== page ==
p. The Kashmiri Pandits are the original Kashmiri speaking inhabitants of the Valley. They were hounded out of the Valley by militancy in 1990: some 500.000 of them fled to safer places. This exodus changed drastically the demographic composition of the population in Kashmir. After twenty one years, the return of the Kashmiri Pandits is more and more blurred notwithstanding the special package offered by Prime Minister Manmohan Singh. Nevertheless, they have their emotional attachment with their birth ground, their roots. They only can return when peace is there and when the rule of law, not the rule of majority is re-installed.
q. The cry for the right of self-determination by some separatist leaders is supported by Pakistan. However, this country only accepts one option: accession to Pakistan. Indeed, according to the Azad J&K Interim Constitution Act 1947, Par 7. (2): ‘No person or political party in Azad J&K shall be permitted to propagate against, or take part in activities prejudicial or detrimental to, the ideology of the State’s accession to Pakistan’. If Pakistan would be sincere all options should be left open, such as accession to India, accession to Pakistan, Azadi (= freedom), total independence, partition, etc.
r. Pakistan has no stand in J&K: ‘Pakistan is the aggressor and aggressors have no rights’. Pakistan invaded J&K in October 1947 and as a result is at the origin of the de facto partitioning of the State. As early as 13 August 1948 the UN Commission for India and Pakistan requested Pakistan to withdraw its troops from the State as a pre-condition for organising the plebiscite. The same Commission in its resolution of 5 January 1949 repeated this request. Until date, Pakistan has not withdrawn its armed forces and consequently the plebiscite has not been held.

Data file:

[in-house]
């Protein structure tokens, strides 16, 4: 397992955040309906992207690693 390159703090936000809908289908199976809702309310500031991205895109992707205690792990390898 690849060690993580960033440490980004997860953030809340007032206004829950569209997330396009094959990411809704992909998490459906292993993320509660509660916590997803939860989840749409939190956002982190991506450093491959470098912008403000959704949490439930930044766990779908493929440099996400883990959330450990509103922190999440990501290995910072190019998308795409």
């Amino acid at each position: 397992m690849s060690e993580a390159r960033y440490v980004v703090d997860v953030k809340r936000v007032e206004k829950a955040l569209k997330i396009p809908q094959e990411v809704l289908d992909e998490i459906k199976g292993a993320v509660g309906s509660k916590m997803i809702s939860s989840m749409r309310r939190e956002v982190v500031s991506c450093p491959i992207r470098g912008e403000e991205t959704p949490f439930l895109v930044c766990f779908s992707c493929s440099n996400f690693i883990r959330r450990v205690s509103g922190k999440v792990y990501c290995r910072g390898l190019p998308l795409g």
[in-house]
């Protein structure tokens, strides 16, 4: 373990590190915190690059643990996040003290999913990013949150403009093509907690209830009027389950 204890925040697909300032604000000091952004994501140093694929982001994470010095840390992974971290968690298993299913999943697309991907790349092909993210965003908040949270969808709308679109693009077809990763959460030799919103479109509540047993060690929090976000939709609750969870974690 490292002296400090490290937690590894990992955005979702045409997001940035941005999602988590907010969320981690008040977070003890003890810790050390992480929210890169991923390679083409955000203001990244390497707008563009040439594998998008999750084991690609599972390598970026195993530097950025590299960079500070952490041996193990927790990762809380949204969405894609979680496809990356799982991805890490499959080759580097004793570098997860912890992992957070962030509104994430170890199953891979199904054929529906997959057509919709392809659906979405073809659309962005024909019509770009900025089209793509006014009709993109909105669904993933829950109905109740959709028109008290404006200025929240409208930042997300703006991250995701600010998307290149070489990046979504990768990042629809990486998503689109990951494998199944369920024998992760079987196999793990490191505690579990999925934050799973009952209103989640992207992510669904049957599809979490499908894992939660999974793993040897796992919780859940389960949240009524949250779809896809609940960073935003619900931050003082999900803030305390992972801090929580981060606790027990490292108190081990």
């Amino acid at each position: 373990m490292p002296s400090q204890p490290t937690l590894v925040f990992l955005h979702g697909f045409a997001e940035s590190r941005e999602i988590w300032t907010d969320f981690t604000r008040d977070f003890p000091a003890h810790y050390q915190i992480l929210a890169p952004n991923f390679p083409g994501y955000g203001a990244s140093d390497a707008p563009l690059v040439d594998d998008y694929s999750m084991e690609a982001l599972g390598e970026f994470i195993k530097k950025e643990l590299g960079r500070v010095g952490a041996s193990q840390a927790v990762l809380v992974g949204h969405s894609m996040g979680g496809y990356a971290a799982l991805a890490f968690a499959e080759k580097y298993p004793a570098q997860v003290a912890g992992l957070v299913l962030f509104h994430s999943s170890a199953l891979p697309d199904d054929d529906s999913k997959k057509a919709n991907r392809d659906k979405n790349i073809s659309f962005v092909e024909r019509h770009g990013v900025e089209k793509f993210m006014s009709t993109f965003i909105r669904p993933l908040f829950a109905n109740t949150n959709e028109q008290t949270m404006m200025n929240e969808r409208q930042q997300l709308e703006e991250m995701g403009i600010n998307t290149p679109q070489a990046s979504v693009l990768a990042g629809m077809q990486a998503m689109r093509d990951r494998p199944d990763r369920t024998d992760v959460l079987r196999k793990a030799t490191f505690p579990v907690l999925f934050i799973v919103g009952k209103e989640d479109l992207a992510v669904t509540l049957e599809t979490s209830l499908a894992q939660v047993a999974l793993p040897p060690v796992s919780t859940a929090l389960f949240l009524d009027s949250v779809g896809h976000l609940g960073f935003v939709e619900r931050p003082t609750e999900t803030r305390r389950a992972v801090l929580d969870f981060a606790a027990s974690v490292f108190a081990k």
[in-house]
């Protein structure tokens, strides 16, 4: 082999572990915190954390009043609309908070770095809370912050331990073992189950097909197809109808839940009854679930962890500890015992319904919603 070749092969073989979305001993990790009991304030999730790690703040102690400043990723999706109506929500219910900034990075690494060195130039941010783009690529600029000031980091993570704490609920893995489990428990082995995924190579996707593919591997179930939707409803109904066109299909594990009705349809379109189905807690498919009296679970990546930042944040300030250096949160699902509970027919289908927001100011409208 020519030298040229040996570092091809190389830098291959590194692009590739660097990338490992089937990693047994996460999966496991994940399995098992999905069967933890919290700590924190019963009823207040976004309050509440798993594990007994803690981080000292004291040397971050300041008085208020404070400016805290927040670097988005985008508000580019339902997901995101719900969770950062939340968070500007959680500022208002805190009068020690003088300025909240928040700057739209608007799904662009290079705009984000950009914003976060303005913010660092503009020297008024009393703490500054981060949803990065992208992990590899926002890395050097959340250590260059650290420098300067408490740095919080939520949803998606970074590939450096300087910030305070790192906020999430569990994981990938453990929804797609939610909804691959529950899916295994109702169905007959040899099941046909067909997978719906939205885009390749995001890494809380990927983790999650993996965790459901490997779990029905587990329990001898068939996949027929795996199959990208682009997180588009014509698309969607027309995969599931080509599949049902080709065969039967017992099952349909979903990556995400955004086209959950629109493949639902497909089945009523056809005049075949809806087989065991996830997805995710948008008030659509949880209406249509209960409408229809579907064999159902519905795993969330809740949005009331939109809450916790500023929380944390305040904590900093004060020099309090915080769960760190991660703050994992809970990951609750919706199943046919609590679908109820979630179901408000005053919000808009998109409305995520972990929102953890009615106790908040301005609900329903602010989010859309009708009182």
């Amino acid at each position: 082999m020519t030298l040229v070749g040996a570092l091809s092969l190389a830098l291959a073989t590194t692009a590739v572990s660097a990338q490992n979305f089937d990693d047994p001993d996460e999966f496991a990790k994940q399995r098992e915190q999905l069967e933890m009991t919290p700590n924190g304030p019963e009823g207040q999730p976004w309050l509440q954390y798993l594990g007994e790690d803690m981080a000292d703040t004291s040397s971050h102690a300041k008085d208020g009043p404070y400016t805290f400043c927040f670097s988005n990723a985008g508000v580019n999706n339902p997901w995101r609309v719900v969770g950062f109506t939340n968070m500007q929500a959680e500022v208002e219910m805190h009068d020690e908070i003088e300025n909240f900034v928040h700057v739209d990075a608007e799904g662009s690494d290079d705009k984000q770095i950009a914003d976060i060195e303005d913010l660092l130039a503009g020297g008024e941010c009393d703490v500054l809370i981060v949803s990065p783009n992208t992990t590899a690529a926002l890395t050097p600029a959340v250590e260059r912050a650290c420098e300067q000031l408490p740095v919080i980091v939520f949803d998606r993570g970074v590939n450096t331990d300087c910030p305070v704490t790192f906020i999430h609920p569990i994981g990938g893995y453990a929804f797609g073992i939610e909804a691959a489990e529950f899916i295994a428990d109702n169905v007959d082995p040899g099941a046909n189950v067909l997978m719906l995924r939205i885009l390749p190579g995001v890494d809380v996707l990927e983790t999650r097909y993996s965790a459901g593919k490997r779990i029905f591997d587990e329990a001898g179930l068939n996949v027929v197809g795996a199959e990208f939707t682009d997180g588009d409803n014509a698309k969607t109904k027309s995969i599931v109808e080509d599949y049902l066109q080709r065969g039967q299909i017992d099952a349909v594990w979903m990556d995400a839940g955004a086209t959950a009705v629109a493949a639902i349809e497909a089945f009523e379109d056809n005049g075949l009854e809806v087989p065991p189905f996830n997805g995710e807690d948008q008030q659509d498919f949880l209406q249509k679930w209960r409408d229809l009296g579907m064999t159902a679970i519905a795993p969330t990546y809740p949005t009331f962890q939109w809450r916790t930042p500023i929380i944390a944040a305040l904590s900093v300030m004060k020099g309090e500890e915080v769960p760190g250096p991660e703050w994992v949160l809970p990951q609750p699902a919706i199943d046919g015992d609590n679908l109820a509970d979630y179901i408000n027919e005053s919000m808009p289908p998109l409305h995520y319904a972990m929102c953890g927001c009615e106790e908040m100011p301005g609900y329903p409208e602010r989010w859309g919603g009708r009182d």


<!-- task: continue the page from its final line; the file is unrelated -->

This conclusion is confirmed by the ‘Report on Kashmir: present situation and future prospects’ of Rapporteur Baroness Nicholson of Winterbourne, Vice Chairperson of the Committee on Foreign Affairs of the European Union, and almost unanimously adopted by the Committee on Foreign Affairs (March 2007) and by the European Parliament. The report favours negotiations with the following wording: ‘In conclusion, the report recognises the ancient and unique heritage of the Kashmiri people, and the rapporteur has nothing but praise for their tenacity. After so many decades of conflict and tragedy in this particularly beautiful and historic part of the sub-continent, it is heartening to see the two great powers, India and Pakistan, coming together with the people of Kashmir and that peaceful solutions are both on the horizon and being implemented, a familiar process which the European Parliament fully supports’.
Adapted from a report on the study tour of President of the “Belgian Association for Solidarity with Jammu and Kashmir” to the Indian state of J&K between 28 January-15 February 2012